A bit later, Axelrod noted the oddity of Eastwood’s shot at the Afghan war, given Romney’s position. “That screaming you hear backstage is poor Clint,” the top Obama advisor said via Twitter, “when they told him Mitt wants U.S. to stay in Afghanistan INDEFINITELY.”
At least some of those inside the convention hall seemed to take the performance in stride.
“Funny and charming,” said Charlie Tetrick, a guest of the Kansas delegation, who was on the floor for the speech. “The best thing about him is you never know what to expect.” She brushed off the faux interview of the president: “It changed the pace of things a little bit.”
“I’m more excited to hear from the actual candidates,” said Christie Kriegshauser, a delegate from Kansas who watched from high in the arena. “I’m not a pop-cultural person. Politics is my thing.”
Organizers of the GOP convention had been teasing journalists and delegates all week about the “mystery” slot on Thursday night’s convention agenda. By earlier in the day word leaked out that Eastwood was in Tampa.
But the appearance of the angular, sandpaper-voiced star/director (who delivered gems like “Dirty Harry,” “Gran Torino” and “Million Dollar Baby”) still surprised some inside the arena.
Eastwood had endorsed the former Massachusetts governor at a fundraiser in Sun Valley, Idaho, this month. He said then that he believed Romney could create “a decent tax system” in which people “are not pitted against one another,” as to who is paying taxes and who isn’t.
Other than a turn in the nonpartisan position of mayor of Carmel, Calif., in the 1980s, Eastwood has been reticent about politics. Though known to lean Republican, he hasn’t spent a lot of time on the fundraising or speech-making circuit. He voted for GOP nominee John McCain four years ago.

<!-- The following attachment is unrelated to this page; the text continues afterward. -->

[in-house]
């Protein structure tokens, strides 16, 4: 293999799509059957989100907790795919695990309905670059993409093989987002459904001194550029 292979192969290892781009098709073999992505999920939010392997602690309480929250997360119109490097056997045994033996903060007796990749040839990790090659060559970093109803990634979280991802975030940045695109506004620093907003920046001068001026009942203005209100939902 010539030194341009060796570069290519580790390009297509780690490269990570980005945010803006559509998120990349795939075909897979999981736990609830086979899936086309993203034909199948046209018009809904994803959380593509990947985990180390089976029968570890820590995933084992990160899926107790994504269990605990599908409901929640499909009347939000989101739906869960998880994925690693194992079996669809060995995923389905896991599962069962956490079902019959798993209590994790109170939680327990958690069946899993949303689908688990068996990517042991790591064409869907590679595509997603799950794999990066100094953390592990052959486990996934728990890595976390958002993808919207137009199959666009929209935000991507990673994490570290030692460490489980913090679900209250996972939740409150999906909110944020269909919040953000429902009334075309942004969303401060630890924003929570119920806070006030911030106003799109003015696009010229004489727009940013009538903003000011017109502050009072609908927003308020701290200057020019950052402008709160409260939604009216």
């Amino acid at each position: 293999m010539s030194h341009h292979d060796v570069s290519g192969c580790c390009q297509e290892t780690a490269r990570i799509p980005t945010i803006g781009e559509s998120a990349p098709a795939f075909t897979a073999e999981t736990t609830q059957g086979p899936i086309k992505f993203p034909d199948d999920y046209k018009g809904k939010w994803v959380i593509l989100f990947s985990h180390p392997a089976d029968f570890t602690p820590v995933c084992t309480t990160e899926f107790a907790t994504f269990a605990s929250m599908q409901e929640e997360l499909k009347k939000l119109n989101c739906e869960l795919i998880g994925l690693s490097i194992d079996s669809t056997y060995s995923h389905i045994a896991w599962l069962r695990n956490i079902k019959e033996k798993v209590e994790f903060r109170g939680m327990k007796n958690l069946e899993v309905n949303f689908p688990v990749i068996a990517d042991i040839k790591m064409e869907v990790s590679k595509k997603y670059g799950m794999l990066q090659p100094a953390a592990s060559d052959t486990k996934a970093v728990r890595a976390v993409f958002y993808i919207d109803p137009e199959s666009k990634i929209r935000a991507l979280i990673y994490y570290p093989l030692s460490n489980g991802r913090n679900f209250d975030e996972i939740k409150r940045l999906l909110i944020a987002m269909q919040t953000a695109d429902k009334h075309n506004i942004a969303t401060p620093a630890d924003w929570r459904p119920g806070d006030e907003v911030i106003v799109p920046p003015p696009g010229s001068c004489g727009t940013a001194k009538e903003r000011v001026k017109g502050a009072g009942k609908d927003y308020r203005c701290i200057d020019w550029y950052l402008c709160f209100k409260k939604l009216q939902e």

The Hollywood icon inadvertently ended up in the midst of a political furor earlier this year. The controversy followed his appearance in a powerful black-and-white television ad for Chrysler. Called “Halftime in America” and aired during the Super Bowl in February, it featured Eastwood’s classic growl.
He told the audience (of as many as 110 million people) that America “can’t be knocked out with one punch.” The actor also described a country on the mend. “I’ve seen a lot of tough eras, a lot of downturns in my life, times when we didn’t understand each other,” he said. “It seems that we’ve lost our heart at times — the fog of division, discord and blame made it hard to see what lies ahead. But after those trials, we all rallied around what was right and acted as one.”
The tag line: “Yeah, it’s halftime, America. And our second half is about to begin.”
Conservative commentators fumed that Eastwood seemed to be supporting the auto industry bailout and, thus, the Democratic president. GOP strategist Karl Rove accused Chrysler of making the ad to repay the Democratic administration for billions in bailout dollars.
An Eastwood associate said at the time that the Chrysler ad contained no hidden meaning and was merely meant “to inspire people to take pride in their country.” Eastwood had told the Los Angeles Times in 2010 that he opposed “bailing out the banks and car companies.” He added: “If a CEO can’t figure out how to make his company profitable, then he shouldn’t be the CEO.”